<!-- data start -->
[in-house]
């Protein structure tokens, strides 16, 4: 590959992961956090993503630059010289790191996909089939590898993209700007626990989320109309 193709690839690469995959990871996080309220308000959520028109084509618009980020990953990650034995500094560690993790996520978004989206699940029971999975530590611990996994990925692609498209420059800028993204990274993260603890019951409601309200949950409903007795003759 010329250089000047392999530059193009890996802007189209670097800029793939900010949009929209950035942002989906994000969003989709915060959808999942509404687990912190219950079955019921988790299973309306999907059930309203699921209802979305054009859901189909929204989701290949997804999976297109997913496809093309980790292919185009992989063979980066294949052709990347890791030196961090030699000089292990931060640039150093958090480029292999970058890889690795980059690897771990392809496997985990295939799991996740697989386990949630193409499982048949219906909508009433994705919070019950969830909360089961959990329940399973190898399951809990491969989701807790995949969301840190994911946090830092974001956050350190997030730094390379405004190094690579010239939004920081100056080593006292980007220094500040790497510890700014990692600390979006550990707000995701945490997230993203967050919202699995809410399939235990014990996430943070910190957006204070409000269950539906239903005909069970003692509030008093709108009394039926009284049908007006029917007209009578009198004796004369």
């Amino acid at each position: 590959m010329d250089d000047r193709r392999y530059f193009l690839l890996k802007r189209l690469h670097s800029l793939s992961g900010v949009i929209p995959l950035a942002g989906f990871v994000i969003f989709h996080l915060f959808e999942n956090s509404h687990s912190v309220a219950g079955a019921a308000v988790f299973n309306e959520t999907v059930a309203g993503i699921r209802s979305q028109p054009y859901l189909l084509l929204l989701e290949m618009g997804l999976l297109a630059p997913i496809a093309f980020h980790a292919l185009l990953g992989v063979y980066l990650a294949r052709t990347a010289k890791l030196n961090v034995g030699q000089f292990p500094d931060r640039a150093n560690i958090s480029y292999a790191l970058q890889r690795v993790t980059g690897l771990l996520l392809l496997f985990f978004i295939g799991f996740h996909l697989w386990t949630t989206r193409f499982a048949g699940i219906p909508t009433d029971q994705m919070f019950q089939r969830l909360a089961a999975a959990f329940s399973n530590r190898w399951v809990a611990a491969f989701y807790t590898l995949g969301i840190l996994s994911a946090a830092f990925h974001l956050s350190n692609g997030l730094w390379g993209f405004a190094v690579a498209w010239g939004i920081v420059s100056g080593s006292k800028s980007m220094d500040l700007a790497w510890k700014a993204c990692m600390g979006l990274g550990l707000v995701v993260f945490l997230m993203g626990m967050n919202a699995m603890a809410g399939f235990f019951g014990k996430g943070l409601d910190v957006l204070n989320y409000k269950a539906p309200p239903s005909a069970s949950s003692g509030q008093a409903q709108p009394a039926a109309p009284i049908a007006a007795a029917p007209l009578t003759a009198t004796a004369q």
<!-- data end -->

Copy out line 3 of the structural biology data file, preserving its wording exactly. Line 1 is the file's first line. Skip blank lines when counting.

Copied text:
């Amino acid at each position: 590959m010329d250089d000047r193709r392999y530059f193009l690839l890996k802007r189209l690469h670097s800029l793939s992961g900010v949009i929209p995959l950035a942002g989906f990871v994000i969003f989709h996080l915060f959808e999942n956090s509404h687990s912190v309220a219950g079955a019921a308000v988790f299973n309306e959520t999907v059930a309203g993503i699921r209802s979305q028109p054009y859901l189909l084509l929204l989701e290949m618009g997804l999976l297109a630059p997913i496809a093309f980020h980790a292919l185009l990953g992989v063979y980066l990650a294949r052709t990347a010289k890791l030196n961090v034995g030699q000089f292990p500094d931060r640039a150093n560690i958090s480029y292999a790191l970058q890889r690795v993790t980059g690897l771990l996520l392809l496997f985990f978004i295939g799991f996740h996909l697989w386990t949630t989206r193409f499982a048949g699940i219906p909508t009433d029971q994705m919070f019950q089939r969830l909360a089961a999975a959990f329940s399973n530590r190898w399951v809990a611990a491969f989701y807790t590898l995949g969301i840190l996994s994911a946090a830092f990925h974001l956050s350190n692609g997030l730094w390379g993209f405004a190094v690579a498209w010239g939004i920081v420059s100056g080593s006292k800028s980007m220094d500040l700007a790497w510890k700014a993204c990692m600390g979006l990274g550990l707000v995701v993260f945490l997230m993203g626990m967050n919202a699995m603890a809410g399939f235990f019951g014990k996430g943070l409601d910190v957006l204070n989320y409000k269950a539906p309200p239903s005909a069970s949950s003692g509030q008093a409903q709108p009394a039926a109309p009284i049908a007006a007795a029917p007209l009578t003759a009198t004796a004369q």